Diagnostic accuracy of 64-slice multidetector computed tomography for selecting coronary artery bypass graft surgery candidates

Hye Jeong Lee, Jung Sun Kim, Young Jin Kim, Jin Hur, Kyung Jong Yoo, Kyu Ok Choe, Byoung Wook Choi

Research output: Contribution to journalArticlepeer-review

5 Citations (Scopus)

Abstract

Objective: The objective of our study was to investigate the diagnostic accuracy of computed tomographic coronary angiography for the selection of candidates for coronary artery bypass graft surgery. Methods: Institutional review board approval was obtained. We included 172 patients (mean age, 63 years; 127 men and 45 women) with a suspicion of coronary artery disease who underwent both computed tomographic coronary angiography and conventional coronary angiography. We established eligible criteria for coronary artery bypass graft surgery based on American College of Cardiology/American Heart Association practice guidelines: 3-vessel disease, left main coronary artery disease, and left main coronary artery equivalent disease. Results of computed tomographic coronary angiography and conventional coronary angiography were reviewed retrospectively by 2 radiologists and 2 cardiologists who were unaware of the other examiners' findings. Diagnostic performances of computed tomographic coronary angiography were calculated, with conventional coronary angiography as the reference standard. Results: The overall sensitivity, specificity, positive predictive value, and negative predictive value of computed tomographic coronary angiography for the selection of coronary artery bypass graft surgery candidates were 85.9%, 96.0%, 93.8%, and 90.7%, respectively. We also obtained high diagnostic performances for 3-vessel disease (sensitivity, 83.1%; specificity, 96.5%; positive predictive value, 92.5%; negative predictive value, 91.6%), left main coronary artery disease (sensitivity, 94.7%; specificity, 96.7%; positive predictive value, 78.3%; negative predictive value, 99.3%), and left main coronary artery equivalent disease (sensitivity, 100%; specificity, 100%; positive predictive value, 100%; negative predictive value, 100%). Conclusions: Patients selected as candidates for coronary artery bypass graft surgery with conventional coronary angiography can also be relatively accurately classified by using computed tomographic coronary angiography with 64-slice multidetector computed tomography.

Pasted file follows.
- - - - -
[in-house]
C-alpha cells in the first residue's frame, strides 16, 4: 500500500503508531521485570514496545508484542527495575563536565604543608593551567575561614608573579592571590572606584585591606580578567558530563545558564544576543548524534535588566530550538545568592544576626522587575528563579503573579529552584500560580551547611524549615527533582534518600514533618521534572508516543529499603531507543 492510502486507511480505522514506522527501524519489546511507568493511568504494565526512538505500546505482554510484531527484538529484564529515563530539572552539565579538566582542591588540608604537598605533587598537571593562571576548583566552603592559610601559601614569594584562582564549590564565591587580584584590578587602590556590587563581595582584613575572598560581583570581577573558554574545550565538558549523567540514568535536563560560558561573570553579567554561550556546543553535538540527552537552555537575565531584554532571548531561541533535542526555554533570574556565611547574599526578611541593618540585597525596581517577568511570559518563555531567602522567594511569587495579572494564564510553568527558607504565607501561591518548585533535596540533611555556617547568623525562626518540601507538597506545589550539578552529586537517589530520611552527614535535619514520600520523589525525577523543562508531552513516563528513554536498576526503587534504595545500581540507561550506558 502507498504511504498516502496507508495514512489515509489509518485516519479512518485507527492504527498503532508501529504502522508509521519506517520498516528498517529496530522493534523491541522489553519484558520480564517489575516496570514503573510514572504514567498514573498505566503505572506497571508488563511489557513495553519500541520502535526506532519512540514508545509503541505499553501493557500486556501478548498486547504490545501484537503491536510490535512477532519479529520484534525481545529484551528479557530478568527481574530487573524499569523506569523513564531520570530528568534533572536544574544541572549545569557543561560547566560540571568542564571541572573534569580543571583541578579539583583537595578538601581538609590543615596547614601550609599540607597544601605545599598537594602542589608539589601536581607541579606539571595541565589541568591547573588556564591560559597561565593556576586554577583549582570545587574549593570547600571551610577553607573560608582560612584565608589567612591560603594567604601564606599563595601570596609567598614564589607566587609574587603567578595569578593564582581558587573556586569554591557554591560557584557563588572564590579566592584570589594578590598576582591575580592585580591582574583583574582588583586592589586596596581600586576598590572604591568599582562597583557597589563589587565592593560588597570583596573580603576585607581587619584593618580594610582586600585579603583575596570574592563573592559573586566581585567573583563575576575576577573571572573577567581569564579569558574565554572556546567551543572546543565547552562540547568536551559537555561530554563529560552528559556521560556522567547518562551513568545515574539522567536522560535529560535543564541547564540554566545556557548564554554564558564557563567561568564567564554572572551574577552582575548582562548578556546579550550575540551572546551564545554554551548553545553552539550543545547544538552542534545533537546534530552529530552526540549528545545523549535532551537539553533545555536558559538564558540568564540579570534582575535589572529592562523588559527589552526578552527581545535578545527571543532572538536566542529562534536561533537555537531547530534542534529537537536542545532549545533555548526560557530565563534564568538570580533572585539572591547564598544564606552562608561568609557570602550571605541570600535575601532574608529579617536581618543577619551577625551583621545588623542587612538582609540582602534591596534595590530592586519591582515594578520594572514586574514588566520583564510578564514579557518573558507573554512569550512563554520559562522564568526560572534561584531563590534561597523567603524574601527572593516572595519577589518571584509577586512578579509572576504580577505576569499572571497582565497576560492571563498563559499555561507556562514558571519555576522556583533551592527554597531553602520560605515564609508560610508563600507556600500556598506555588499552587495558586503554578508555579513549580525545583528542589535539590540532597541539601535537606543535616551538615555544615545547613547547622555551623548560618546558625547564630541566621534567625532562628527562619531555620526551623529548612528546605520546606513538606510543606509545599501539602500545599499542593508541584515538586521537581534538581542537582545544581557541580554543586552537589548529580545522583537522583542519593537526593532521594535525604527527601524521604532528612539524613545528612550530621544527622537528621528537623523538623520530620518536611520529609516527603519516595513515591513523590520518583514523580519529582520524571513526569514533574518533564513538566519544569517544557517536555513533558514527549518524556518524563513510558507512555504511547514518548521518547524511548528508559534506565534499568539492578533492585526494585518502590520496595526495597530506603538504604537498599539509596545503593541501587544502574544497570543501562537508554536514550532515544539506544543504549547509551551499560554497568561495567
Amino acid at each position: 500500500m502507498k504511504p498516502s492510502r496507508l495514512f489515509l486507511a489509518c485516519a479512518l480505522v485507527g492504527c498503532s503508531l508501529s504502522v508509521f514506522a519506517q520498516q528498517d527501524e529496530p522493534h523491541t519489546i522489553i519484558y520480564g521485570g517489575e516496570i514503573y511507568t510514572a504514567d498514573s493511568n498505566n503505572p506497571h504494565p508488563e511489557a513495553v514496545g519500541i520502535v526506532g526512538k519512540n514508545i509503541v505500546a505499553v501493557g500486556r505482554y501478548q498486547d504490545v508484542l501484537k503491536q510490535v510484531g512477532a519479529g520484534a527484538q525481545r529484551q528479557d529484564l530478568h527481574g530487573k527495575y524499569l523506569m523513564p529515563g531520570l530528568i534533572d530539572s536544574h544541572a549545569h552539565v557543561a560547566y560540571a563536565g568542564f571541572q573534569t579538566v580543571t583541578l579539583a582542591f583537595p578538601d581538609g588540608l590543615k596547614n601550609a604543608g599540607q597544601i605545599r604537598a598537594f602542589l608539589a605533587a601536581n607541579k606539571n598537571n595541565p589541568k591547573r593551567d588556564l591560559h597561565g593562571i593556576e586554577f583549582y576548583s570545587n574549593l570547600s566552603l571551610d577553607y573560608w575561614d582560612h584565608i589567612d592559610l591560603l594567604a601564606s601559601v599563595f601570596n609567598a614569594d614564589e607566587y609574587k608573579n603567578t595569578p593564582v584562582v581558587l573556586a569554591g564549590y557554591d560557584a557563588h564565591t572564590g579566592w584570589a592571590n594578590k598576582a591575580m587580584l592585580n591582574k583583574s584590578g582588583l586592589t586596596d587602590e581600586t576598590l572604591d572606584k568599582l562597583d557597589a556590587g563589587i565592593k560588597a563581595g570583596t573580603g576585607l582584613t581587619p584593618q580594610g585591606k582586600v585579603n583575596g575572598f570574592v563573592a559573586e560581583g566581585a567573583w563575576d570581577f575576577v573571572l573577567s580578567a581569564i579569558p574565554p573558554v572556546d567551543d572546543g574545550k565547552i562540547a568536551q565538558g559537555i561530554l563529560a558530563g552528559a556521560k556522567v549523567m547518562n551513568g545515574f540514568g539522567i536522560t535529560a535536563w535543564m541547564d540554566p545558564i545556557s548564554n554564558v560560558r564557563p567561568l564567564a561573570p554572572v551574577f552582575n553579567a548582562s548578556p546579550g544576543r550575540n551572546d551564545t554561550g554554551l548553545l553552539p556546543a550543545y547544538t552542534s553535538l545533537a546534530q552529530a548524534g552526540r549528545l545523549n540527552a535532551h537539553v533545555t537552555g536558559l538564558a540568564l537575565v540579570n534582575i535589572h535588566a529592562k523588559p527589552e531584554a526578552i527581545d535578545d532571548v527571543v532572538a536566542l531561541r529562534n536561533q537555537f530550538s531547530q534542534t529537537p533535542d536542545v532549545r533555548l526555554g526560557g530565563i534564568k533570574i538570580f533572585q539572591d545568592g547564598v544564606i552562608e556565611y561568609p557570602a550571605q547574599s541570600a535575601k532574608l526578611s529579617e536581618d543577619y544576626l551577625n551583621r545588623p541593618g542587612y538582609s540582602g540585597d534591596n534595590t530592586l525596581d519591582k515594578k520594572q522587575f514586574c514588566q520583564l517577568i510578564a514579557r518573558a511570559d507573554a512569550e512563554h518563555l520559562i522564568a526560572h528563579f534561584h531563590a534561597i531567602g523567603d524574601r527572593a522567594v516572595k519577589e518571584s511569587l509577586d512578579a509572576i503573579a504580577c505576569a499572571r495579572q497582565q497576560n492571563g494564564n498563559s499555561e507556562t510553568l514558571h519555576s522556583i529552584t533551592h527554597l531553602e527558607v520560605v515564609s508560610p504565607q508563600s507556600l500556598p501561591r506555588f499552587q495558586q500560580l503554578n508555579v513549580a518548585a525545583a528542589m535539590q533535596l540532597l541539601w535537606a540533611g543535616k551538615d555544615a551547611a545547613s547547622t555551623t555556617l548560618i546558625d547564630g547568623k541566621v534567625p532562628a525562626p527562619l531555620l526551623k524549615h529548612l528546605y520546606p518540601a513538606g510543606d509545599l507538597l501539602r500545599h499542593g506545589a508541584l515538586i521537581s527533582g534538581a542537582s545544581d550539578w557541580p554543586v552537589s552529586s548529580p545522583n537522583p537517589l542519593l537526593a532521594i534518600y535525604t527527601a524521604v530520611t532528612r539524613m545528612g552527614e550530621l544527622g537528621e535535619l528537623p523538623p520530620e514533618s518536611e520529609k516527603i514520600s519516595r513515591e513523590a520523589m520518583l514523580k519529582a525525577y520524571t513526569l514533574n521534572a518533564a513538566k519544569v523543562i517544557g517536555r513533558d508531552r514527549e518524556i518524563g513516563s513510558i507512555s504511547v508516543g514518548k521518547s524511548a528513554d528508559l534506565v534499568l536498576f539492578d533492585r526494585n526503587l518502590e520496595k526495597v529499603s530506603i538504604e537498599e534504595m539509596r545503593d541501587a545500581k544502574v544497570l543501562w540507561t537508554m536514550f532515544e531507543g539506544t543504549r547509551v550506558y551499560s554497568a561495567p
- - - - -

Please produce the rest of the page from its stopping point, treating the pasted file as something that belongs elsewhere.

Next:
Original languageEnglish
Pages (from-to)571-577
Number of pages7
JournalJournal of Thoracic and Cardiovascular Surgery
Volume141
Issue number2
DOIs
Publication statusPublished - 2011 Feb

Bibliographical note

Funding Information:
We established eligible criteria for CABG based on practice guidelines developed by the American College of Cardiology Foundation and the American Heart Association. 9 The criteria for CABG were as follows: (1) left main (LM) disease, which was defined as a 50% or greater diameter stenosis in the LM coronary artery; (2) 3-vessel coronary disease, which was defined as a 50% or greater diameter stenosis in all 3 main coronary arteries; or (3) LM equivalent disease, which was defined as a 70% or greater diameter stenosis at the proximal left anterior descending coronary artery (LAD) with a 70% or greater diameter stenosis at the proximal left circumflex coronary artery (LCx). We did not consider any clinical subset, such as diabetes mellitus or congestive heart failure, as criteria for a CABG.

All Science Journal Classification (ASJC) codes

  • Surgery
  • Pulmonary and Respiratory Medicine
  • Cardiology and Cardiovascular Medicine

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